"We sat up there in the pouring rain, watching all sorts of things float by, bungalows, boats, in one case even a live deer caught on the debris," Krieger says. "It was interesting to realize the force of that water."
"I tell my students all the time that nature does what it wants to," he says. "There's no way when it comes to weather and other things like that that we can totally control it. I think that power is captivating."
It was not that long ago that such storms appeared with little or no warning. In 1900, a hurricane came ashore and destroyed much of Galveston, Texas. Residents knew there was a storm out in the Gulf of Mexico somewhere, but little else. An estimated 8,000 died.
In 1938, a hurricane that came to be called the Long Island Express took much the same track as Isabel, but stayed a bit farther offshore, not making landfall until it got farther north. Though forecasting was much more advanced, it took Long Island and New England by surprise. About 700 died.
Five years before that, an unnamed storm hit North Carolina's Outer Banks at hurricane strength then, weakened, stalled off Maryland, battering the coastline for a week. When it left, a gash had been cut in the barrier island between Ocean City and Assateague. This opened up the inlet side of the island to development and is credited with making Ocean City into the resort it is today.
Even now, with satellite images showing us minute-by-minute progress, with photographs from space showcasing the storms' fearful symmetry, their continued unpredictability remains part of their appeal.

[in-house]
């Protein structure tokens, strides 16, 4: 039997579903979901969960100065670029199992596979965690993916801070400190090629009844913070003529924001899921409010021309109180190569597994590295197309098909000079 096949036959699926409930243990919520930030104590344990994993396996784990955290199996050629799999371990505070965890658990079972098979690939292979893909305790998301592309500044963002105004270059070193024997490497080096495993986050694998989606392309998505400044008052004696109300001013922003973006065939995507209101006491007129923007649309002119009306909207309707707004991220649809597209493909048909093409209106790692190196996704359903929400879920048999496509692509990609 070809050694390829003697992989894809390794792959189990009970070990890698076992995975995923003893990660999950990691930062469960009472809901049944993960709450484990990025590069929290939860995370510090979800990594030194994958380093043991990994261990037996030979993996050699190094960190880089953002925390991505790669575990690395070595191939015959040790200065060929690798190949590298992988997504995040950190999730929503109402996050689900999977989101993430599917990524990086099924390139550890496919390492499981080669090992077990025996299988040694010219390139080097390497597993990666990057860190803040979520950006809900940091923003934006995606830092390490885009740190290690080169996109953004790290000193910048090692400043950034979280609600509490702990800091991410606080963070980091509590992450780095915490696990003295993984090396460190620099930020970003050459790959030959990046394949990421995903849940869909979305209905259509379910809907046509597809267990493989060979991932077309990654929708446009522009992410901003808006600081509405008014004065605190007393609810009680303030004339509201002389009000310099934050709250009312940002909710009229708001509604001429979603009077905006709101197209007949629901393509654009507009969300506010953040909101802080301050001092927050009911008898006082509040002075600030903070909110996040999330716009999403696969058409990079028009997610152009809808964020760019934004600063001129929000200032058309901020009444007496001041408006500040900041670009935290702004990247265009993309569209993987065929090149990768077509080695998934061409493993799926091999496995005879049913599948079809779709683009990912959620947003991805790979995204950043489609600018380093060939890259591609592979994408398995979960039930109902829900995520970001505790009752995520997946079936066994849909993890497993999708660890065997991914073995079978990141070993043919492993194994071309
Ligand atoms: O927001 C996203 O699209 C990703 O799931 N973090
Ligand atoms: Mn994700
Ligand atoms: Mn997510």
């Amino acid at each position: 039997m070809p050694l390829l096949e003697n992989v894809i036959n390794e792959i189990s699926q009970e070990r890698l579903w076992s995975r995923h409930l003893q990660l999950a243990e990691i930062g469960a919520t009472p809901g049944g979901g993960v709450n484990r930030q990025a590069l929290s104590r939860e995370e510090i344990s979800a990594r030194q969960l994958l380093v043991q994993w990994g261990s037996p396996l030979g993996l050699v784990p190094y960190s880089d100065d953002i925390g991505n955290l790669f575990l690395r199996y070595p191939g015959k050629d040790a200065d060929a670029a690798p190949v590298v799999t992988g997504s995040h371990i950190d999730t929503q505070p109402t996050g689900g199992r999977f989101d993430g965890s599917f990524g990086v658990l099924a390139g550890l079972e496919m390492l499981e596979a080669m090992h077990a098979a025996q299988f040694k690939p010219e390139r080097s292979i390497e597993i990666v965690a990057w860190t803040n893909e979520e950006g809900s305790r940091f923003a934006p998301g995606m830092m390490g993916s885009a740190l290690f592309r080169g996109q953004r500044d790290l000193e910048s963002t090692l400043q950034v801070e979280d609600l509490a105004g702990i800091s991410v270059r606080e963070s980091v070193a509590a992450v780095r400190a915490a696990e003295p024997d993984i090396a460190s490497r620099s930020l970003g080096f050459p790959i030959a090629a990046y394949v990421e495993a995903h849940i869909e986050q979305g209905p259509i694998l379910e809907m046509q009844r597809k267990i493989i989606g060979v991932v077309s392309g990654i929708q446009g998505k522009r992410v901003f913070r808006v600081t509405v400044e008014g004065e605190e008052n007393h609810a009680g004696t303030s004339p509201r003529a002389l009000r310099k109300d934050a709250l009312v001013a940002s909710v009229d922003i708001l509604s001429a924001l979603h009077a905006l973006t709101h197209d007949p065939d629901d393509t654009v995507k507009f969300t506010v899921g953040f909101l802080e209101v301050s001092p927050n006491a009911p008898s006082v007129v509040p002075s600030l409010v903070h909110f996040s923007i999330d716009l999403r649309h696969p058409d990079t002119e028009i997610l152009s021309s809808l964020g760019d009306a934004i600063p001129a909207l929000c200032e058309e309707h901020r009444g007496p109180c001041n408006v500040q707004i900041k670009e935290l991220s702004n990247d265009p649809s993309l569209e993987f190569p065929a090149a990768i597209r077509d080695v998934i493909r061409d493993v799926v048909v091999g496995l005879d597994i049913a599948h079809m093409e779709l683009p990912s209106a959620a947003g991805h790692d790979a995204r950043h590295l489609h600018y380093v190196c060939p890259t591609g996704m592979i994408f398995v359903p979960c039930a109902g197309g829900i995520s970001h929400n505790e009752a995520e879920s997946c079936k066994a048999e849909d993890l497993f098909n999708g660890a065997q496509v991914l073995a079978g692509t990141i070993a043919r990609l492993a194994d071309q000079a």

"In the modern-day world, there are few things that catch us off guard," says Russell Jones, a psychologist at Virginia Tech in Blacksburg who has studied people's reaction to storms and other natural disasters. "The enormity and unpredictability of hurricanes certainly piques one's interest. It is a challenge to man to face these obstacles and to see what extent they can cope with them."
"These things bring us back to our senses," he says. "Even though they are very occasional, they remind us there are some things out there we really don't have control over."
Junger says one of the appeals of such events is the way they change quotidian reality.
"In New York during the last blizzard, the streets were completely empty," he says. "In floods, you see canoes going down Main Street. Your hometown is turned upside down and that appeals to the curious child in each of us."
"It's irresistible. I think everybody, though certainly they are worried about getting hit by the storm, in my opinion - and I might be a freak - everyone is a little disappointed if the hurricane doesn't hit them," Junger says. "However worried they are about their home, there is some 10-year-old in them that secretly loves to see the storm hit. It's not that you wish for bad things, but it is quite a thing to witness. If it happens, you want to see it happen."
You want to be safe, but you want to feel danger. It's why we get on roller coasters, or jump off bridges while tied to bungee cords or go to scary movies. As movie director Alfred Hitchcock once said, "I think people just like to be scared."
That is in no way to minimize the real damage and genuine dangers associated with these storms. But it is to acknowledge their appeal, that they tap into something deep within us, a place we rarely go without something forcing us there, a place where we behold something greater than ourselves.
Psychologist Jones often deals with people traumatized by storms. He counsels preparation in the time leading up to a storm as a way of easing the tension. But he says he recognizes that sometimes his advice does no good.
"What we tell our clients is to pray," he says. "If you've got a God, pray to it. Some things are just beyond our grasp. No matter what we do to get ready, sometimes it doesn't help."